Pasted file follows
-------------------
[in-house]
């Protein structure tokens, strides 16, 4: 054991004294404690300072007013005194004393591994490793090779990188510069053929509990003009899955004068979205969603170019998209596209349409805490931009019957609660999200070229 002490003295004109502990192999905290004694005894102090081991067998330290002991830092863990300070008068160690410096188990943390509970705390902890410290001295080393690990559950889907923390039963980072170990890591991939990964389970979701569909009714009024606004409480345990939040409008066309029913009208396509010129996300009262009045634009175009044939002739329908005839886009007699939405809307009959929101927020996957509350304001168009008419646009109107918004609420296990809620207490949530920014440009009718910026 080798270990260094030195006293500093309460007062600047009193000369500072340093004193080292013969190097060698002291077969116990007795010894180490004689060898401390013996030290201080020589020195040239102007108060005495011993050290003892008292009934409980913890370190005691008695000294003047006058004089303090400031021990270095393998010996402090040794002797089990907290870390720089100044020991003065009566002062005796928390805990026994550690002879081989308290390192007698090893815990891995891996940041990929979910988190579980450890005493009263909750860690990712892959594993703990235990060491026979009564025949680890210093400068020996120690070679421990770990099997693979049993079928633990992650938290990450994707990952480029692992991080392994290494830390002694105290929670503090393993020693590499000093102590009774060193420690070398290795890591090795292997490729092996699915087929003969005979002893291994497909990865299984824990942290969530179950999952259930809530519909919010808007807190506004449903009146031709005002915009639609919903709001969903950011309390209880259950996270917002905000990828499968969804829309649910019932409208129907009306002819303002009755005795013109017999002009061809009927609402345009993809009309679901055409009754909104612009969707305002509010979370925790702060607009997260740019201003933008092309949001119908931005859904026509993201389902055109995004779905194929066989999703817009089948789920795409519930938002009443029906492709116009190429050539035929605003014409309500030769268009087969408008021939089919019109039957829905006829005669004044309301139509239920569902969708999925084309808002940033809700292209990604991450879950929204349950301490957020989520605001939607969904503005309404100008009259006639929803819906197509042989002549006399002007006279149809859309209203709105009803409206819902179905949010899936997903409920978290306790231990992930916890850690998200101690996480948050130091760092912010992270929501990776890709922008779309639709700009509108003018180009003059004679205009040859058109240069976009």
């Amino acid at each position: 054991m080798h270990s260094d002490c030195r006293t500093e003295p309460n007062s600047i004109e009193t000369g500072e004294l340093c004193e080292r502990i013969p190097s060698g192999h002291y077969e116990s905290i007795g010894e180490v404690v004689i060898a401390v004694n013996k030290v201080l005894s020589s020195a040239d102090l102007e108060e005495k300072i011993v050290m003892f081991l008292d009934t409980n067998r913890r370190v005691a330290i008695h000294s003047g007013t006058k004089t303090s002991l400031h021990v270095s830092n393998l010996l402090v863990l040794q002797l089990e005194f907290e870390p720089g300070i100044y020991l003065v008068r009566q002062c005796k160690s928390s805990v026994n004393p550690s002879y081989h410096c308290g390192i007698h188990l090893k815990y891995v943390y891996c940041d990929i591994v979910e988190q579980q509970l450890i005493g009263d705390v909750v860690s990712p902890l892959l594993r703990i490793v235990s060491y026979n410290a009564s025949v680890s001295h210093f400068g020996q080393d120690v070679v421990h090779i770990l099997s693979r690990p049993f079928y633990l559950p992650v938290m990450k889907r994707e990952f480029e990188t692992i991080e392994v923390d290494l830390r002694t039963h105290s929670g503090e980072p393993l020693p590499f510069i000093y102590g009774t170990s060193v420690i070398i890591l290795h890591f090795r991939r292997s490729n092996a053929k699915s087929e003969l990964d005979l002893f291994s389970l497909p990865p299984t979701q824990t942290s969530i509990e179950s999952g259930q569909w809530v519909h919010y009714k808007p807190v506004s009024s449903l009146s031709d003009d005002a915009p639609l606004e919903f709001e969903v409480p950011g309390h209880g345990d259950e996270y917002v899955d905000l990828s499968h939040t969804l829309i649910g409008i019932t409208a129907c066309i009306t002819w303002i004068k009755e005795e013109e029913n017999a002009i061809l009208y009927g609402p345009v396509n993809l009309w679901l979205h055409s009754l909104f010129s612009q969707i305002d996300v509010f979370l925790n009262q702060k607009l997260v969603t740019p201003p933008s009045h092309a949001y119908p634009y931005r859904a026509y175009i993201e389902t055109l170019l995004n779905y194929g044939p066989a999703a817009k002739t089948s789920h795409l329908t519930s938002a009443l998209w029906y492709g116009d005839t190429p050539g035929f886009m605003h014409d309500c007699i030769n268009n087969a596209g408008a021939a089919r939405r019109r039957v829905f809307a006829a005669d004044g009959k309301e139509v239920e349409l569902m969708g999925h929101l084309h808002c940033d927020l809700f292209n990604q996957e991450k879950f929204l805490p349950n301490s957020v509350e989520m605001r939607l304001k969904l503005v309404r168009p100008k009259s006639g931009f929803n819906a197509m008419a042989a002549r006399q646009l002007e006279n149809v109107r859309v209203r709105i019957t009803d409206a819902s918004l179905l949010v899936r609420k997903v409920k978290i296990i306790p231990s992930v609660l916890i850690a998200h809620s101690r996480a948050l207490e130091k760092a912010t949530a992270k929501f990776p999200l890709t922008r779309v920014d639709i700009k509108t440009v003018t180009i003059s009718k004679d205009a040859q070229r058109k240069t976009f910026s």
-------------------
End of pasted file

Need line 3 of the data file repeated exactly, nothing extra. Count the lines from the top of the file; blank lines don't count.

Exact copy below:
């Amino acid at each position: 054991m080798h270990s260094d002490c030195r006293t500093e003295p309460n007062s600047i004109e009193t000369g500072e004294l340093c004193e080292r502990i013969p190097s060698g192999h002291y077969e116990s905290i007795g010894e180490v404690v004689i060898a401390v004694n013996k030290v201080l005894s020589s020195a040239d102090l102007e108060e005495k300072i011993v050290m003892f081991l008292d009934t409980n067998r913890r370190v005691a330290i008695h000294s003047g007013t006058k004089t303090s002991l400031h021990v270095s830092n393998l010996l402090v863990l040794q002797l089990e005194f907290e870390p720089g300070i100044y020991l003065v008068r009566q002062c005796k160690s928390s805990v026994n004393p550690s002879y081989h410096c308290g390192i007698h188990l090893k815990y891995v943390y891996c940041d990929i591994v979910e988190q579980q509970l450890i005493g009263d705390v909750v860690s990712p902890l892959l594993r703990i490793v235990s060491y026979n410290a009564s025949v680890s001295h210093f400068g020996q080393d120690v070679v421990h090779i770990l099997s693979r690990p049993f079928y633990l559950p992650v938290m990450k889907r994707e990952f480029e990188t692992i991080e392994v923390d290494l830390r002694t039963h105290s929670g503090e980072p393993l020693p590499f510069i000093y102590g009774t170990s060193v420690i070398i890591l290795h890591f090795r991939r292997s490729n092996a053929k699915s087929e003969l990964d005979l002893f291994s389970l497909p990865p299984t979701q824990t942290s969530i509990e179950s999952g259930q569909w809530v519909h919010y009714k808007p807190v506004s009024s449903l009146s031709d003009d005002a915009p639609l606004e919903f709001e969903v409480p950011g309390h209880g345990d259950e996270y917002v899955d905000l990828s499968h939040t969804l829309i649910g409008i019932t409208a129907c066309i009306t002819w303002i004068k009755e005795e013109e029913n017999a002009i061809l009208y009927g609402p345009v396509n993809l009309w679901l979205h055409s009754l909104f010129s612009q969707i305002d996300v509010f979370l925790n009262q702060k607009l997260v969603t740019p201003p933008s009045h092309a949001y119908p634009y931005r859904a026509y175009i993201e389902t055109l170019l995004n779905y194929g044939p066989a999703a817009k002739t089948s789920h795409l329908t519930s938002a009443l998209w029906y492709g116009d005839t190429p050539g035929f886009m605003h014409d309500c007699i030769n268009n087969a596209g408008a021939a089919r939405r019109r039957v829905f809307a006829a005669d004044g009959k309301e139509v239920e349409l569902m969708g999925h929101l084309h808002c940033d927020l809700f292209n990604q996957e991450k879950f929204l805490p349950n301490s957020v509350e989520m605001r939607l304001k969904l503005v309404r168009p100008k009259s006639g931009f929803n819906a197509m008419a042989a002549r006399q646009l002007e006279n149809v109107r859309v209203r709105i019957t009803d409206a819902s918004l179905l949010v899936r609420k997903v409920k978290i296990i306790p231990s992930v609660l916890i850690a998200h809620s101690r996480a948050l207490e130091k760092a912010t949530a992270k929501f990776p999200l890709t922008r779309v920014d639709i700009k509108t440009v003018t180009i003059s009718k004679d205009a040859q070229r058109k240069t976009f910026s």